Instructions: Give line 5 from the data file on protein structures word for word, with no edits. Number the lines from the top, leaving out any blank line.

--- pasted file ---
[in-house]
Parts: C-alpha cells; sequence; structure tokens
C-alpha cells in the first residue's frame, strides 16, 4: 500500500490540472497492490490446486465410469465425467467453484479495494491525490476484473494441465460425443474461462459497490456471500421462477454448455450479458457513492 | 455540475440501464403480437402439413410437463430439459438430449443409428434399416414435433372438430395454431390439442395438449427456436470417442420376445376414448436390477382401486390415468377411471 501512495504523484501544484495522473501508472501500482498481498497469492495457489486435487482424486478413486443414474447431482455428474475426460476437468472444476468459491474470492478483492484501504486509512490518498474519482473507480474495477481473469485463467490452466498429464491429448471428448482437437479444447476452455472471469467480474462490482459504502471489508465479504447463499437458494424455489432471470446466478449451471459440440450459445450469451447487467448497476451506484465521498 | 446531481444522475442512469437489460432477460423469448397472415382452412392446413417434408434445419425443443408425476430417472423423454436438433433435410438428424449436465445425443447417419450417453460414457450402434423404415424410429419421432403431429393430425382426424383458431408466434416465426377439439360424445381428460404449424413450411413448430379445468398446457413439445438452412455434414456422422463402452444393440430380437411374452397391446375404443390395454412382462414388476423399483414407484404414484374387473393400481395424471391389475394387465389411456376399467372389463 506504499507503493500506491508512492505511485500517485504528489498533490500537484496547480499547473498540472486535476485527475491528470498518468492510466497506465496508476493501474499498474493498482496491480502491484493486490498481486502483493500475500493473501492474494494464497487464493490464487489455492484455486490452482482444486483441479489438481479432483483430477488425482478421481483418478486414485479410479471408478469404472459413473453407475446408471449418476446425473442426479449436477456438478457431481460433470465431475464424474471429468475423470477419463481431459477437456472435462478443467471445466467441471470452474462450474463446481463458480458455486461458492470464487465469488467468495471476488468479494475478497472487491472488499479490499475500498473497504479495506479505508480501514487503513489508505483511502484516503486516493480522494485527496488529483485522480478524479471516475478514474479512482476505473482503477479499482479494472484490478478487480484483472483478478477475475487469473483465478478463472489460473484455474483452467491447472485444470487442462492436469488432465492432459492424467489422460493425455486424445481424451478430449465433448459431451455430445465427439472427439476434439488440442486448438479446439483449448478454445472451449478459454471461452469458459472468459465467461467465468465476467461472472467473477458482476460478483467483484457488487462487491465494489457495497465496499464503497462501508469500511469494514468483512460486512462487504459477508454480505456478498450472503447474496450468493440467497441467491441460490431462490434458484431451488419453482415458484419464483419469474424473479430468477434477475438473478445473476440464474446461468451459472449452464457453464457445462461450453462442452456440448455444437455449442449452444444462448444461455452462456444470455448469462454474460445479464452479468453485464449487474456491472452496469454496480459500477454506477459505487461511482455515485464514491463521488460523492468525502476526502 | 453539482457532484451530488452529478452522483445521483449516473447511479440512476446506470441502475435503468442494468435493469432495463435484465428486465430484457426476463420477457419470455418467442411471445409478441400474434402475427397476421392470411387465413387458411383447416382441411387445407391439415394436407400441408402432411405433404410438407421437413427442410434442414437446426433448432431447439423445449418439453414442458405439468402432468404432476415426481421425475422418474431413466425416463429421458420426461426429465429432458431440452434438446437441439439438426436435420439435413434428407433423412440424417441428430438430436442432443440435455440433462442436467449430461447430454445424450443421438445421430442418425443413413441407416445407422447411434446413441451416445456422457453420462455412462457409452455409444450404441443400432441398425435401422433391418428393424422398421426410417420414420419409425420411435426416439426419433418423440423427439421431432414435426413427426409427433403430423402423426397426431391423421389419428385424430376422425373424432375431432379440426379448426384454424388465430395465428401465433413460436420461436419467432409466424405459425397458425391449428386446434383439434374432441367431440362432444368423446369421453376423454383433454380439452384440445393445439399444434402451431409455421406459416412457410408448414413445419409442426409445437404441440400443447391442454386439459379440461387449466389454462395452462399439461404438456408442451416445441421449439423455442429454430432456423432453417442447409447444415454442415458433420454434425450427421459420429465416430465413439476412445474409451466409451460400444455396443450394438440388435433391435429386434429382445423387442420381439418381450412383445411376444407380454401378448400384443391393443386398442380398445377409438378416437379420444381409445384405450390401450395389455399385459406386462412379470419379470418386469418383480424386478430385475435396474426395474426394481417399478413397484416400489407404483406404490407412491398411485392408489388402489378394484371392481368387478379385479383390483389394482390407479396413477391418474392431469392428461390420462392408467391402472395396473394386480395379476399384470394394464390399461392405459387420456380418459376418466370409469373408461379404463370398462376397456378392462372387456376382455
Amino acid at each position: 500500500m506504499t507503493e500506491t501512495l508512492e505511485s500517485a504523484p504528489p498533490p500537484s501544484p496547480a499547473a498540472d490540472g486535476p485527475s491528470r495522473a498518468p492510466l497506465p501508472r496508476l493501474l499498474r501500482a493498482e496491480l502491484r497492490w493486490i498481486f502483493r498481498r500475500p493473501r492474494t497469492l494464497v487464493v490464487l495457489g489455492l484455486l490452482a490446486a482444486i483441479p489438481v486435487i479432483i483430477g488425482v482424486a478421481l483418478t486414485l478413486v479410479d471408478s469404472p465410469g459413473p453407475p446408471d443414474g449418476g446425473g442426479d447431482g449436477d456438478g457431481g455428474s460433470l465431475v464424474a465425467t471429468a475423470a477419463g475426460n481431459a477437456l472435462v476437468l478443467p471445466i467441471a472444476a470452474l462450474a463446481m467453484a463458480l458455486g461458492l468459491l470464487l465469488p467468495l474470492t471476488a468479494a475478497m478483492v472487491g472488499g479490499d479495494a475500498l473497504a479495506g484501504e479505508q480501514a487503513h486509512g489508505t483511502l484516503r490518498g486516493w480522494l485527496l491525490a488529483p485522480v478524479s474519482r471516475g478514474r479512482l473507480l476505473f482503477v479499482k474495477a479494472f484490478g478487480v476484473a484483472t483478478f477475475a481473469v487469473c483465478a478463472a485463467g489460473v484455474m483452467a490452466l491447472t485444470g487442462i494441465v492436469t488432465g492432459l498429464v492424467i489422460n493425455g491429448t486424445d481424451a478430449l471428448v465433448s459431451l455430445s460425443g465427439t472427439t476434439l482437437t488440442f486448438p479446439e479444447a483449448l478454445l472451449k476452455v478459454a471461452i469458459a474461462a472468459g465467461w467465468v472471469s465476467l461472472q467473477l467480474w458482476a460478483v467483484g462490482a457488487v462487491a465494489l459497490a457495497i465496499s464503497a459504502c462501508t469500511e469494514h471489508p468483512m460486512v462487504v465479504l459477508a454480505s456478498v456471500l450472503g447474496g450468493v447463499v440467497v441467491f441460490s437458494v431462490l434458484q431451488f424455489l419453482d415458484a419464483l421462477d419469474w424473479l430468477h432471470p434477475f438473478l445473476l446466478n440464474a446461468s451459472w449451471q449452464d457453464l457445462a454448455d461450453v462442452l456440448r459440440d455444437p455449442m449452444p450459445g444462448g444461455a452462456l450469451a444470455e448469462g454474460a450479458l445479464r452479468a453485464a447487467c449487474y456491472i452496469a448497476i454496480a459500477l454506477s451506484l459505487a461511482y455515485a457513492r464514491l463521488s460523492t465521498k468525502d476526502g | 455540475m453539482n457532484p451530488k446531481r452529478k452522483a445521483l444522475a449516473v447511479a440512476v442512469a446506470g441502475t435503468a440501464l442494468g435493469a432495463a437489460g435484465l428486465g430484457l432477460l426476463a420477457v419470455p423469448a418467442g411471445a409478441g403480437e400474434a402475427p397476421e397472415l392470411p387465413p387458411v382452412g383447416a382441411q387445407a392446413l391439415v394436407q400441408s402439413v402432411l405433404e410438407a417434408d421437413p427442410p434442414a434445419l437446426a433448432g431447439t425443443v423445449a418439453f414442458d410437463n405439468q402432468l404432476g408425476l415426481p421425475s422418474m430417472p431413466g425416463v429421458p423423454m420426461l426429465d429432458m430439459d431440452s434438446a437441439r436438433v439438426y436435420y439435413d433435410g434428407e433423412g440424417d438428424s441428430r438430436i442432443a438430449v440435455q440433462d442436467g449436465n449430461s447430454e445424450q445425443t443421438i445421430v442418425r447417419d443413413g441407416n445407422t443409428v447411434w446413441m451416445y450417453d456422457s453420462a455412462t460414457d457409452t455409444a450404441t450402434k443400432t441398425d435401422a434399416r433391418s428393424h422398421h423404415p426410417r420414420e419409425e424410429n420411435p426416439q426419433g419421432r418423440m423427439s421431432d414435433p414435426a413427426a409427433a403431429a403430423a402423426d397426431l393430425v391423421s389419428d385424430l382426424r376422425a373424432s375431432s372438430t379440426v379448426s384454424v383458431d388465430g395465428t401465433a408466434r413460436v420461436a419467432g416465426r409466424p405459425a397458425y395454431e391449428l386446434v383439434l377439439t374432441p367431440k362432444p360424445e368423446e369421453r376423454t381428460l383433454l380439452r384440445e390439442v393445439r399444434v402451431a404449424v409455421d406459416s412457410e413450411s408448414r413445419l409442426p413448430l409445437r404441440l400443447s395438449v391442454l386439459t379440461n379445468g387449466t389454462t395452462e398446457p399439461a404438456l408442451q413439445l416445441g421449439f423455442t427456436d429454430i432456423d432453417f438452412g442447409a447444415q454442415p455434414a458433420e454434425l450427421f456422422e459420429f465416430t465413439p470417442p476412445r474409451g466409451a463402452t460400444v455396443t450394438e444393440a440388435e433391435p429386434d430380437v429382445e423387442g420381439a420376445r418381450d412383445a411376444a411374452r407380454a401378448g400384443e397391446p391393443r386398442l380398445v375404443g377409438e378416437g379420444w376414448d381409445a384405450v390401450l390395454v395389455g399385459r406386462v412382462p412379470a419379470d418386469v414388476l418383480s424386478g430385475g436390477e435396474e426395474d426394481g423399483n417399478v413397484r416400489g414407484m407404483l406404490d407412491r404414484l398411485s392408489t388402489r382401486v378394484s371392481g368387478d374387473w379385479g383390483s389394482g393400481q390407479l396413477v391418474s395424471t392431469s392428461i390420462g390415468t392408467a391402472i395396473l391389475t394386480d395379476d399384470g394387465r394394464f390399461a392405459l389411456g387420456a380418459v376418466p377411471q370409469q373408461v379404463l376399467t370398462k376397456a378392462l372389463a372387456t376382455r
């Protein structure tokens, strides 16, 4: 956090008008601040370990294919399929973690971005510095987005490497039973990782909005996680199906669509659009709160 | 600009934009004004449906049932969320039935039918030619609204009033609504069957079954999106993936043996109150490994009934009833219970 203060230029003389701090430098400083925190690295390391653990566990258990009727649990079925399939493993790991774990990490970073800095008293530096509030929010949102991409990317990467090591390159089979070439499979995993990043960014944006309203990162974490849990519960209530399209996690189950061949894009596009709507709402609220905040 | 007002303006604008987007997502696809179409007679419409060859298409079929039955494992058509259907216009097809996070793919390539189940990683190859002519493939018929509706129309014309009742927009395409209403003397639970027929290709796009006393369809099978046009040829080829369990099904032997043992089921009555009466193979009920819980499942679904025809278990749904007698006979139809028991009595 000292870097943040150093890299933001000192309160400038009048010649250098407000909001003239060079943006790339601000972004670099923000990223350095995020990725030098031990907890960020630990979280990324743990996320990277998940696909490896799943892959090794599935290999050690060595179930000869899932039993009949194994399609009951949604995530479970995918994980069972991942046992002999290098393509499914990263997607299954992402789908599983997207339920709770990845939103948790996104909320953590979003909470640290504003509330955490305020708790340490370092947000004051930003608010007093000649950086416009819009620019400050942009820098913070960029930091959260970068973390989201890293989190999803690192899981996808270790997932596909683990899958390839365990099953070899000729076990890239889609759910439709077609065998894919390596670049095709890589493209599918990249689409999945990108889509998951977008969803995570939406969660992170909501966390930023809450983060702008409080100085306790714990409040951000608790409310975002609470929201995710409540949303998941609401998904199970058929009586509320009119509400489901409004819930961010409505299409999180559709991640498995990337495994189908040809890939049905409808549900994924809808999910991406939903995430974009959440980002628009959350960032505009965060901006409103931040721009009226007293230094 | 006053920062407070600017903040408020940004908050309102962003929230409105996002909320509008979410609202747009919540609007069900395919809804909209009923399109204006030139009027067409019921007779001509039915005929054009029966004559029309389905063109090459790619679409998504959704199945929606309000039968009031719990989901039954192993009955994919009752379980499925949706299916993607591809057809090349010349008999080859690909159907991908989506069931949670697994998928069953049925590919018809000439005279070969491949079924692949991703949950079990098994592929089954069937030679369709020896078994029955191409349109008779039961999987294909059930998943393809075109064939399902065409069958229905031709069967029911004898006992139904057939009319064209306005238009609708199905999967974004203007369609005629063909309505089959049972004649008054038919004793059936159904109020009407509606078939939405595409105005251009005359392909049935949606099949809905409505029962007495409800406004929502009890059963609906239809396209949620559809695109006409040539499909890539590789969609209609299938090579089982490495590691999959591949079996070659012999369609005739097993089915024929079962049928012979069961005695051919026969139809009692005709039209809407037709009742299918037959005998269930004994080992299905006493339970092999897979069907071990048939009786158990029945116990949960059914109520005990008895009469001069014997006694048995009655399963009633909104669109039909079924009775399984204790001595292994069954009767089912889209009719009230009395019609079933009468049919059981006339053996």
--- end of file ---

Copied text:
């Protein structure tokens, strides 16, 4: 956090008008601040370990294919399929973690971005510095987005490497039973990782909005996680199906669509659009709160 | 600009934009004004449906049932969320039935039918030619609204009033609504069957079954999106993936043996109150490994009934009833219970 203060230029003389701090430098400083925190690295390391653990566990258990009727649990079925399939493993790991774990990490970073800095008293530096509030929010949102991409990317990467090591390159089979070439499979995993990043960014944006309203990162974490849990519960209530399209996690189950061949894009596009709507709402609220905040 | 007002303006604008987007997502696809179409007679419409060859298409079929039955494992058509259907216009097809996070793919390539189940990683190859002519493939018929509706129309014309009742927009395409209403003397639970027929290709796009006393369809099978046009040829080829369990099904032997043992089921009555009466193979009920819980499942679904025809278990749904007698006979139809028991009595 000292870097943040150093890299933001000192309160400038009048010649250098407000909001003239060079943006790339601000972004670099923000990223350095995020990725030098031990907890960020630990979280990324743990996320990277998940696909490896799943892959090794599935290999050690060595179930000869899932039993009949194994399609009951949604995530479970995918994980069972991942046992002999290098393509499914990263997607299954992402789908599983997207339920709770990845939103948790996104909320953590979003909470640290504003509330955490305020708790340490370092947000004051930003608010007093000649950086416009819009620019400050942009820098913070960029930091959260970068973390989201890293989190999803690192899981996808270790997932596909683990899958390839365990099953070899000729076990890239889609759910439709077609065998894919390596670049095709890589493209599918990249689409999945990108889509998951977008969803995570939406969660992170909501966390930023809450983060702008409080100085306790714990409040951000608790409310975002609470929201995710409540949303998941609401998904199970058929009586509320009119509400489901409004819930961010409505299409999180559709991640498995990337495994189908040809890939049905409808549900994924809808999910991406939903995430974009959440980002628009959350960032505009965060901006409103931040721009009226007293230094 | 006053920062407070600017903040408020940004908050309102962003929230409105996002909320509008979410609202747009919540609007069900395919809804909209009923399109204006030139009027067409019921007779001509039915005929054009029966004559029309389905063109090459790619679409998504959704199945929606309000039968009031719990989901039954192993009955994919009752379980499925949706299916993607591809057809090349010349008999080859690909159907991908989506069931949670697994998928069953049925590919018809000439005279070969491949079924692949991703949950079990098994592929089954069937030679369709020896078994029955191409349109008779039961999987294909059930998943393809075109064939399902065409069958229905031709069967029911004898006992139904057939009319064209306005238009609708199905999967974004203007369609005629063909309505089959049972004649008054038919004793059936159904109020009407509606078939939405595409105005251009005359392909049935949606099949809905409505029962007495409800406004929502009890059963609906239809396209949620559809695109006409040539499909890539590789969609209609299938090579089982490495590691999959591949079996070659012999369609005739097993089915024929079962049928012979069961005695051919026969139809009692005709039209809407037709009742299918037959005998269930004994080992299905006493339970092999897979069907071990048939009786158990029945116990949960059914109520005990008895009469001069014997006694048995009655399963009633909104669109039909079924009775399984204790001595292994069954009767089912889209009719009230009395019609079933009468049919059981006339053996």